When sitting down, the pressure on the seat operates a concealing screen which normally hides the contents of the waste container. The screen moves to one side, and at the same time the container is rotated so that the contents are evenly distributed.

After each use, it is recommended to pour a small quantity of water into the front urine drain.

A small fan runs constantly, causing the contents of the plastic bucket to desiccate. Any odours and moisture are evacuated through the vent pipe. This drying process decreases the amount of volume of the solid matter, so the container does not fill up as quickly as you'd think. Toilet paper can be disposed of in the bucket as you would normally do with a flush toilet. It helps to separate the faeces and adds to the drying process. However, if a female is visiting the toilet purely for urination, it is best to place the toilet paper into a separate bag. This helps to prevent the bucket from filling up too quickly. Disposing of this toilet paper could be done with the normal household waste, or, in our case, it is burnt in the incinerator when I light it to make the next batch of charcoal.

Once the main container is full, a shovel full of earth is added to the contents, and a lid is then placed on the container, which is placed outdoors where composting occurs naturally. Six months later, the compost can be dug into the soil and the container rinsed and used again. By this time, any pathogens present in the faeces have been eliminated.

The toilet itself was very easy to install. And it functions no matter what the temperature, even if below freezing (Separett recommend that if the temperature is below zero, one should sit down carefully to avoid cracking the plastic seat!)


Results:

So, I'm sure you're interested in finding out how the Separett has worked.

With regard to capacity, Separett's brochure says that for a family of four using the toilet normally, the 23 litre container needs to be changed every 3 - 6 weeks (the toilet is supplied with three containers and lids). In our case I've found that the plastic bucket needs to be emptied once a month. But because the contents take six months to be rendered harmless, three containers are insufficient. Ideally seven containers are required. One could of course order additional plastic buckets from Separett, but as we had found several decrepit, large, galvanized buckets (with lids) lying around, we used these instead - just for the composting process. The contents of the "official" plastic bucket are simply transferred (still in the plastic bag) into one of the galvanized buckets; the "official" plastic bucket is then cleaned and reinstalled in the composting toilet.

The urine container (50 litres) is emptied at around the same time. It has a float which indicates when the container is full, although we have found that the float tends to get stuck when the tank reaches around 75% capacity. Some red insulation tape indicates the full mark, and the insulation tape binds on the hole in the lid. Replacing this insulation tape with a line of red paint would be a good idea.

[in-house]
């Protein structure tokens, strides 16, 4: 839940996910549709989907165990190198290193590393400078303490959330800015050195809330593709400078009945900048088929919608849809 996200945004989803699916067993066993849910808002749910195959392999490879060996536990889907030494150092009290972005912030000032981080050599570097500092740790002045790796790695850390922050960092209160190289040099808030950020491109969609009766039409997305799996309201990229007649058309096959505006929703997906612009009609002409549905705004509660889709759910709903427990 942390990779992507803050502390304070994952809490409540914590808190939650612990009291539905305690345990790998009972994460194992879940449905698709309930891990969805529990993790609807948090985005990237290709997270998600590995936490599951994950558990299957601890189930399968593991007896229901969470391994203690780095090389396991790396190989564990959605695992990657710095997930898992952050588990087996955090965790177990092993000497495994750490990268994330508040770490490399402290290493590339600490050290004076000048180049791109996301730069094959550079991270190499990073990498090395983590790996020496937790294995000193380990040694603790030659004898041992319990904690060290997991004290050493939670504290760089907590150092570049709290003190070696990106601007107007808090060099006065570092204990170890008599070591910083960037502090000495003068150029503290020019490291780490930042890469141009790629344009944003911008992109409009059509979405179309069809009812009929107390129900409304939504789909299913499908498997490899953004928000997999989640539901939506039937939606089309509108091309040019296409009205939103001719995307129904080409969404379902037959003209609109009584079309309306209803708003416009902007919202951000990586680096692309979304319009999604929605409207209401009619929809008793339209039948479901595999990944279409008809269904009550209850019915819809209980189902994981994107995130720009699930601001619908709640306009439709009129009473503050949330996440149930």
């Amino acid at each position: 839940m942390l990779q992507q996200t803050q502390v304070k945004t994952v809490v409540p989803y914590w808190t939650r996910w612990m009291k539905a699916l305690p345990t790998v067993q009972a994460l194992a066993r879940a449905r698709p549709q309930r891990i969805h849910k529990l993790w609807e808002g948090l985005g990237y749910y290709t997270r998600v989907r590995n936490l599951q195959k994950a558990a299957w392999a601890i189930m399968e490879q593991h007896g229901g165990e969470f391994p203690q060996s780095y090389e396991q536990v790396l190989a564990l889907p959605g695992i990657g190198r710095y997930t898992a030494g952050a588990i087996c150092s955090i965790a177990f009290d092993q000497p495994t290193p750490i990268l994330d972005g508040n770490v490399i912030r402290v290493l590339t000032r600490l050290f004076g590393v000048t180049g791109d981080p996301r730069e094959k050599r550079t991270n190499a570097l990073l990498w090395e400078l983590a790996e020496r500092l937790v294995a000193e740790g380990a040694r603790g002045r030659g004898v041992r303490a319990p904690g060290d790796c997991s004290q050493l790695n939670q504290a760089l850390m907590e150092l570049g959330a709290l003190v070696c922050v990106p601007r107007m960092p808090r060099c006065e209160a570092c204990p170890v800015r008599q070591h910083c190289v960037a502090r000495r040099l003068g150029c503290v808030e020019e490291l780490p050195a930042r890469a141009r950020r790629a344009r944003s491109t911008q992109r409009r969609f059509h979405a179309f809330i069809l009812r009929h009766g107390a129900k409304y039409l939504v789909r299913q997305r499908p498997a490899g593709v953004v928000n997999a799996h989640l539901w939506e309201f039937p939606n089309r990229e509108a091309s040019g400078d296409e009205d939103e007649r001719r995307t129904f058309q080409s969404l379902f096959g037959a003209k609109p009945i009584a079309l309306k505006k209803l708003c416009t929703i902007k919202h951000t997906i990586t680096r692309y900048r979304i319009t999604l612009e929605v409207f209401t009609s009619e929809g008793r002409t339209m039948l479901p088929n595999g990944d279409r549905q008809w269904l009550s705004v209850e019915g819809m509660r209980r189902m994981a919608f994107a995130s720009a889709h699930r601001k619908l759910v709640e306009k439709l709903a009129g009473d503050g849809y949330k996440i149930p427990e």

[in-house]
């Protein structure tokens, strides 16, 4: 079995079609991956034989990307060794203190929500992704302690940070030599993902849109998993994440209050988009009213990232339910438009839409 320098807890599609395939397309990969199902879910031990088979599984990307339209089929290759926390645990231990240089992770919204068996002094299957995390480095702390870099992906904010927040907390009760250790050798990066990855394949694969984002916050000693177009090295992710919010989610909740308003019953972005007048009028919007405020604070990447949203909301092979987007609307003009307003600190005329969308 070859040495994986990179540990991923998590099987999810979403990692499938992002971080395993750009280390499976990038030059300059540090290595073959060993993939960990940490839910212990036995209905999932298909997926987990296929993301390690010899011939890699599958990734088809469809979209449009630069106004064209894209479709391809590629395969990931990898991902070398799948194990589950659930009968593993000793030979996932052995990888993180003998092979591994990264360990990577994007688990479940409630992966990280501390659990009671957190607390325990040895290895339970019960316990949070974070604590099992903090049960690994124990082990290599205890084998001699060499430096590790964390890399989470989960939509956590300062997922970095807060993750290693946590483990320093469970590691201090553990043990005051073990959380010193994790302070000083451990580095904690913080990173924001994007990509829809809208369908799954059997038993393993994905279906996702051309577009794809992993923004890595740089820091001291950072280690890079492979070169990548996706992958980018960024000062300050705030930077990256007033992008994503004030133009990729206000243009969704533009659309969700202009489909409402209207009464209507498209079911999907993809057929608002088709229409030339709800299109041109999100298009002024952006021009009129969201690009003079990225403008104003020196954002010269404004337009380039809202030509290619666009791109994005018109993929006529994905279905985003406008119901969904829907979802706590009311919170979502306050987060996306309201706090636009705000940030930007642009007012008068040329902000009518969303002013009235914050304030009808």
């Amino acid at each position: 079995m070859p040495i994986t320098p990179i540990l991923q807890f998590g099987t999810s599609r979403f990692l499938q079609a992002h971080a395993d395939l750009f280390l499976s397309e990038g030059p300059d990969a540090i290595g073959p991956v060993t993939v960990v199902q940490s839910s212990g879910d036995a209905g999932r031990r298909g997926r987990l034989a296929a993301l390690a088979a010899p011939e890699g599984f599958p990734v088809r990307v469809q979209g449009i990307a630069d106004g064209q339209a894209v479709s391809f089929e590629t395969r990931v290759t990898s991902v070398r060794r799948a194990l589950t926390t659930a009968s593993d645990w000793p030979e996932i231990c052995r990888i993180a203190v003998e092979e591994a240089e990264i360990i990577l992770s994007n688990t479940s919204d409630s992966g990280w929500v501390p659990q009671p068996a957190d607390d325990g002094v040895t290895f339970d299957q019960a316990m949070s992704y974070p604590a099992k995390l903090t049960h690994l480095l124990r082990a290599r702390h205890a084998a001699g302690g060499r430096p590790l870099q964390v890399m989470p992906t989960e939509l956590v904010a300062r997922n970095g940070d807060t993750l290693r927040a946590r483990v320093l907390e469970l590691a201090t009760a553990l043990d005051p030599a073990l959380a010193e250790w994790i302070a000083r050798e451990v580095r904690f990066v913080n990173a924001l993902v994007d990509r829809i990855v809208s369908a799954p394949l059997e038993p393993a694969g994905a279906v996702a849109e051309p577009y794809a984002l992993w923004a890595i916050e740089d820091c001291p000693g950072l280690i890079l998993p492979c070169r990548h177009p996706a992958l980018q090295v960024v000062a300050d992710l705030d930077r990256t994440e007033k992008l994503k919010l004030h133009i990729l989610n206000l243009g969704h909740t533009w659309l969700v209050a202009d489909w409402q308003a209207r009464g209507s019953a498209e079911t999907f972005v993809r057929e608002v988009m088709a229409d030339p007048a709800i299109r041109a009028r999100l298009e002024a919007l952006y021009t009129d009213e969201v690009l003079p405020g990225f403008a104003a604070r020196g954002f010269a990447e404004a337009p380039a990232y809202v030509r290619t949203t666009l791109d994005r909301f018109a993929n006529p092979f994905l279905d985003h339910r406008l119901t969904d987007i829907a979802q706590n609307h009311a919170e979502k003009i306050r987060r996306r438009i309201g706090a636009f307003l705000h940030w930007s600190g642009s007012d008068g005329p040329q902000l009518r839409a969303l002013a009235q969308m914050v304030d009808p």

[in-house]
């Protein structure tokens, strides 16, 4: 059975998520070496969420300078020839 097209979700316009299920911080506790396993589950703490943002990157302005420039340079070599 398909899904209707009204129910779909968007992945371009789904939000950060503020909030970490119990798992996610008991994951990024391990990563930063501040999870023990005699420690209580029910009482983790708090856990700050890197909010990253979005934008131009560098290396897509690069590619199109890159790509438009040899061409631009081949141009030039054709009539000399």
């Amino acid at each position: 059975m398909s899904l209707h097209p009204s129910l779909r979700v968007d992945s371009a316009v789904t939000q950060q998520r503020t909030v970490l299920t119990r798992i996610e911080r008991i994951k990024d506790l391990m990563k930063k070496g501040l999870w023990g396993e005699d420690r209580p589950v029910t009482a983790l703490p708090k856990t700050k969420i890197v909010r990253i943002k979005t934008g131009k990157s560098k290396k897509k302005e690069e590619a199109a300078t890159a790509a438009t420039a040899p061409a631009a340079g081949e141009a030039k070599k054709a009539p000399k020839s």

Emptying the tank is a fairly straightforward thing to do; simply connect a garden hose to a connector on the Ejectortank, and water pressure mixes the urine and water at the correct 8:1 ratio to be used in the garden. We did find the outlet hose to be a bit short, however; it's only 10 metres long. A further 10 metre extension can be added if necessary. Another issue we found was that our water pressure was not quite sufficient, so the Ejectortank has had to be emptied by hand a couple of times (this was prior to the installation of our borehole).

As for the solid waste, we found that the biodegradable plastic bag started biodegrading a bit too quickly! We now use a second (non-biodegradable) plastic bag outside the biodegradable one. This will be removed and could (possibly) be re-used once composting has completed.

Update, 2013

The galvanized buckets were stored at the bottom end of the garden for a while. However, they looked a bit unsightly, so I considered making and installing a wicker screen to hide them. In the end, based on further research, we have now changed our method.

Since this web page was first published, I have now constructed a decent-sized composting area, so the full plastic bags are now simply placed into this years' compost bin and covered with grass clippings; although first of all the second (external, non-biodegradable) plastic bag needs to be removed. We have found that by using a second plastic bag in this way we don't even have to wash the plastic Separett bucket. However, if you're going to use this method, I would recommended wearing rubber gloves, and I would point out it is not for the squeamish. The second (external) plastic bag then goes into the incinerator - it is not possible to re-use it as I initially thought.

Separett's main website can be found here: Separett

Until such time as we convert a section of the barn into a proper bathroom, the other activities one can list under "bathroom facilities" (i.e. washing) are carried out in one of two places, depending on the season. The summer bathroom is detailed here: A Bath With a View.